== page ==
Will it make the boat go faster?

Keeping momentum and focus moving forward with your business isn't always easy to master ...



One of the best books I have in my collection is by 2 authors - Ben Hunt-Davis and Harriet Beveridge, and its title is “Will it make the boat go faster?”. The premise of the book is around Ben’s 4-year journey as part of the GB Gold medal rowing team at the Sydney Olympics. It’s an amazing book, that as business owners we can all relate to in terms of keeping the focus and prioritising things on a daily basis that move us forward - not sideways or backwards!


Ben begins by recounting the day of that final in Sydney and the routine the whole team went through prior to the race. He talks about how focused the team were, and how this very moment, this very situation was the pinnacle of what they had all been working towards for years. However, he explains that it wasn’t an easy journey at times but would have been even more difficult had it not been for the clarity and commitment from everyone about the goal they had set. In it’s simplest of terms, all they had to do, was win a race! Easy - or was it?


I think as entrepreneurs, we seem to have this additional “gene” that takes our eye off the ball when something exciting and full of potential crops up, thus derailing us momentarily from “the main thing”. I’m certainly guilty of that and can still find myself immersed in something at times that can take me away from building the core business. Personally, I have found 2 things that really help me to focus my actions:


Scope out your vision and goals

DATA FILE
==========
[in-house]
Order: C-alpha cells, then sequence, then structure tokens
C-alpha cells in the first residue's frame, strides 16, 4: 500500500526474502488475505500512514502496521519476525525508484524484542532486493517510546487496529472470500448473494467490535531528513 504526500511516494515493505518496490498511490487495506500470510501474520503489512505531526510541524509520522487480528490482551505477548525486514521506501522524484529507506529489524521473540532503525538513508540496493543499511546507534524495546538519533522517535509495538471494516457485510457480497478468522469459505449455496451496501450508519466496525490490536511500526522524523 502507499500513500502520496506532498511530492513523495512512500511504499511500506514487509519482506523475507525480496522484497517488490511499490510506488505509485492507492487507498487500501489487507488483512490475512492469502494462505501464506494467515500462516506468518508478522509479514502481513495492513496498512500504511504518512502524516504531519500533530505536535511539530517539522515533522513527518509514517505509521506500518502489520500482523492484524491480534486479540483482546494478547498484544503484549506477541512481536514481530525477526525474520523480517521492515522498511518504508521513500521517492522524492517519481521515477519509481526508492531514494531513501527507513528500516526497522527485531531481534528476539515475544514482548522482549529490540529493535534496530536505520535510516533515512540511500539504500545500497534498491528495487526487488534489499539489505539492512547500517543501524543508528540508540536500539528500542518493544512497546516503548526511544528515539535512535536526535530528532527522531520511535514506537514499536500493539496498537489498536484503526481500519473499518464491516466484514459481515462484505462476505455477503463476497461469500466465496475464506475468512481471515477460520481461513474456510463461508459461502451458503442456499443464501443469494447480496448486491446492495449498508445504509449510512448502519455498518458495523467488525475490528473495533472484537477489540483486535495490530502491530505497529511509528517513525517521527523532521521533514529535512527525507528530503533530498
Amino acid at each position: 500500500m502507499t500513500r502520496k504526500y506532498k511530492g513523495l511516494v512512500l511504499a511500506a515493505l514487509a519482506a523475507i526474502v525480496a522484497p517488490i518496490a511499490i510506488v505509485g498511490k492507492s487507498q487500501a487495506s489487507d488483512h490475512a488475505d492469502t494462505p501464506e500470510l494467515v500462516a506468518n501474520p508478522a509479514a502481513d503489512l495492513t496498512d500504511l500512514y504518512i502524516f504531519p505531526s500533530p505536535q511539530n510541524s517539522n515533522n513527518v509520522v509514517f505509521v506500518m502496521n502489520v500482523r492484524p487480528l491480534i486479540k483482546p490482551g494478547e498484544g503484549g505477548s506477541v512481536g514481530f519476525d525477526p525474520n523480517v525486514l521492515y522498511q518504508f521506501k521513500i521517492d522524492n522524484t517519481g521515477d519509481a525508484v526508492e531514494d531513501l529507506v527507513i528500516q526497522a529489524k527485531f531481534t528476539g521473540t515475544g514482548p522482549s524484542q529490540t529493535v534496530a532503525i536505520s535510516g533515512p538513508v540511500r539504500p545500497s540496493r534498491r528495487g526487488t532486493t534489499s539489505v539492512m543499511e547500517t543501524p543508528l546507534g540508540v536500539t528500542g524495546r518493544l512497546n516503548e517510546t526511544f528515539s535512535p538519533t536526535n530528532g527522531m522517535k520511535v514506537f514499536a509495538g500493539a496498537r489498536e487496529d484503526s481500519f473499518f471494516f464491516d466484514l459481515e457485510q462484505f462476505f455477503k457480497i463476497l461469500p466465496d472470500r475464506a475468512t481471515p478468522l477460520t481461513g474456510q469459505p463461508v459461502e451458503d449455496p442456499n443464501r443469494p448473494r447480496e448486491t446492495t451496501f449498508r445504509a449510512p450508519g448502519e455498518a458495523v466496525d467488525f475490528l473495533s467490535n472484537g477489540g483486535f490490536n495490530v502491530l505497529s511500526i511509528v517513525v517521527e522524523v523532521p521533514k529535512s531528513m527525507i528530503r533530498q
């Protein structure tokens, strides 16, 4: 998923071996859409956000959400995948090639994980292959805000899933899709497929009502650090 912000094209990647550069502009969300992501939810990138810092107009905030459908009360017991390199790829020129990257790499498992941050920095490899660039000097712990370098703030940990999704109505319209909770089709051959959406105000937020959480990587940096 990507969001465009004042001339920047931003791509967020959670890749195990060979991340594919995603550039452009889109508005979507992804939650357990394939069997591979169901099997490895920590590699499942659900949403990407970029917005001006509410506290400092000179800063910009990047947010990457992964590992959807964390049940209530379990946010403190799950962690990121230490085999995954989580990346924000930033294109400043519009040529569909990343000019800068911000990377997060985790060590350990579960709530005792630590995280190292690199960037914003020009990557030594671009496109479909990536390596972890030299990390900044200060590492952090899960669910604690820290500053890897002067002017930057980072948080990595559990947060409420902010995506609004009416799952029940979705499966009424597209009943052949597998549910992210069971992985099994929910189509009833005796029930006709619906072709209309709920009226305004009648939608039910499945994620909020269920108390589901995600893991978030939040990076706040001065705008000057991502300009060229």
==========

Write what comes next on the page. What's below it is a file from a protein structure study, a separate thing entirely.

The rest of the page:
What the eye can’t see, the mind cannot bring to fruition, therefore it makes sense to be able to write or even draw out your long, medium and short-term goals or milestones. As humans, we think in pictures not words, so make your plan as visual as possible. Once you have done this to cover a 1-5 or 1-10-year period, then you need to ensure you have it visible at all times. Place a copy in your office, in your car, in the loo!! It needs to remain in the conscious mind as much as possible so that there is never any question about the direction you need to be travelling in. Goals don’t have to be big either, as long as it resonates with you in terms of it being something that motivates you and is a stretch, it will move you towards something you do not currently have.


Log your daily activities for a while


Paul Hutchens taught me this trick, and that is to keep a simple log on an XL sheet for a few weeks or possibly a month tracking everything you do each day. Then, at the end of the day or week, simply look at all the activities that are NOT conducive to your goals and creating forward motion and compare these to the one’s that HAVE moved you and your business forward. This is much easier to do if you have completed the goal exercise above. I simply underline in red anything that has distracted me from my vision and then remember NOT to repeat these activities the following week!


But what if we have done all of the above, but the motivation is waning and therefore, our focus drifts off somewhere else? It’s at these times we need to remind ourselves of what truly motivates us towards the goals we have set. In the book I have highlighted, Ben Hunt-Davis talks about the key motivators that kept both him and his team mates focused:


  • Believe

  • Make the journey entertaining